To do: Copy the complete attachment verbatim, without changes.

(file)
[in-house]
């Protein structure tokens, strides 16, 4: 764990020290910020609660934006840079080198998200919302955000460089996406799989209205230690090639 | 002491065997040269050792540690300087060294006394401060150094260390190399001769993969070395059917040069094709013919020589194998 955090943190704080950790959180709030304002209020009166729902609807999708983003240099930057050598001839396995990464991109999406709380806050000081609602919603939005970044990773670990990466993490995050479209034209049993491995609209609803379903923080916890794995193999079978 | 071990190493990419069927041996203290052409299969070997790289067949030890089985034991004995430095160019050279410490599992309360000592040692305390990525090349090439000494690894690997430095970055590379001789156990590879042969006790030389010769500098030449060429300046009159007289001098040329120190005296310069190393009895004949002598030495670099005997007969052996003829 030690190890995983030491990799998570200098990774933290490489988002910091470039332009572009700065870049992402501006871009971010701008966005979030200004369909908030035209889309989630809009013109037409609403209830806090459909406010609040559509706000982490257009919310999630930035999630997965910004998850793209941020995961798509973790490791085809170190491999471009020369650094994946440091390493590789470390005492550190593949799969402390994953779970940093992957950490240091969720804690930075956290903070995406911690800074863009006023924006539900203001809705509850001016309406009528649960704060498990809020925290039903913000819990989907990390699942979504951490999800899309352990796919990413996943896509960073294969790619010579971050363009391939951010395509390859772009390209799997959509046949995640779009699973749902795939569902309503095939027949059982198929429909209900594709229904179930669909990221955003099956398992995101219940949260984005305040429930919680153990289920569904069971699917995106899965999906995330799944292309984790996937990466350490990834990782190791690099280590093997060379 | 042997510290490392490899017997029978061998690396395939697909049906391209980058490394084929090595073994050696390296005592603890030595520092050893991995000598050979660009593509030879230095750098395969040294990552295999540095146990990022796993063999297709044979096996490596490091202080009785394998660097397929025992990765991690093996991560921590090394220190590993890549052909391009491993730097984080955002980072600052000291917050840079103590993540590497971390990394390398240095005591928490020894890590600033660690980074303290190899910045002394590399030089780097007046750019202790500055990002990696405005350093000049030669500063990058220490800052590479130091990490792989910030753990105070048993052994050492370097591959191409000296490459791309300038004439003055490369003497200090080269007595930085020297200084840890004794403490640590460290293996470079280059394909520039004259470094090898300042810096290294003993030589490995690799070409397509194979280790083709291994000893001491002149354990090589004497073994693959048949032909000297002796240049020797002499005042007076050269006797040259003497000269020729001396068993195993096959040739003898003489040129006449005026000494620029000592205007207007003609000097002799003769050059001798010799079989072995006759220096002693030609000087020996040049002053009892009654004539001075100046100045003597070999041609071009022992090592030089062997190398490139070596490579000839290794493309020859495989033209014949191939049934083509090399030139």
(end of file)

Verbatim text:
[in-house]
């Protein structure tokens, strides 16, 4: 764990020290910020609660934006840079080198998200919302955000460089996406799989209205230690090639 | 002491065997040269050792540690300087060294006394401060150094260390190399001769993969070395059917040069094709013919020589194998 955090943190704080950790959180709030304002209020009166729902609807999708983003240099930057050598001839396995990464991109999406709380806050000081609602919603939005970044990773670990990466993490995050479209034209049993491995609209609803379903923080916890794995193999079978 | 071990190493990419069927041996203290052409299969070997790289067949030890089985034991004995430095160019050279410490599992309360000592040692305390990525090349090439000494690894690997430095970055590379001789156990590879042969006790030389010769500098030449060429300046009159007289001098040329120190005296310069190393009895004949002598030495670099005997007969052996003829 030690190890995983030491990799998570200098990774933290490489988002910091470039332009572009700065870049992402501006871009971010701008966005979030200004369909908030035209889309989630809009013109037409609403209830806090459909406010609040559509706000982490257009919310999630930035999630997965910004998850793209941020995961798509973790490791085809170190491999471009020369650094994946440091390493590789470390005492550190593949799969402390994953779970940093992957950490240091969720804690930075956290903070995406911690800074863009006023924006539900203001809705509850001016309406009528649960704060498990809020925290039903913000819990989907990390699942979504951490999800899309352990796919990413996943896509960073294969790619010579971050363009391939951010395509390859772009390209799997959509046949995640779009699973749902795939569902309503095939027949059982198929429909209900594709229904179930669909990221955003099956398992995101219940949260984005305040429930919680153990289920569904069971699917995106899965999906995330799944292309984790996937990466350490990834990782190791690099280590093997060379 | 042997510290490392490899017997029978061998690396395939697909049906391209980058490394084929090595073994050696390296005592603890030595520092050893991995000598050979660009593509030879230095750098395969040294990552295999540095146990990022796993063999297709044979096996490596490091202080009785394998660097397929025992990765991690093996991560921590090394220190590993890549052909391009491993730097984080955002980072600052000291917050840079103590993540590497971390990394390398240095005591928490020894890590600033660690980074303290190899910045002394590399030089780097007046750019202790500055990002990696405005350093000049030669500063990058220490800052590479130091990490792989910030753990105070048993052994050492370097591959191409000296490459791309300038004439003055490369003497200090080269007595930085020297200084840890004794403490640590460290293996470079280059394909520039004259470094090898300042810096290294003993030589490995690799070409397509194979280790083709291994000893001491002149354990090589004497073994693959048949032909000297002796240049020797002499005042007076050269006797040259003497000269020729001396068993195993096959040739003898003489040129006449005026000494620029000592205007207007003609000097002799003769050059001798010799079989072995006759220096002693030609000087020996040049002053009892009654004539001075100046100045003597070999041609071009022992090592030089062997190398490139070596490579000839290794493309020859495989033209014949191939049934083509090399030139």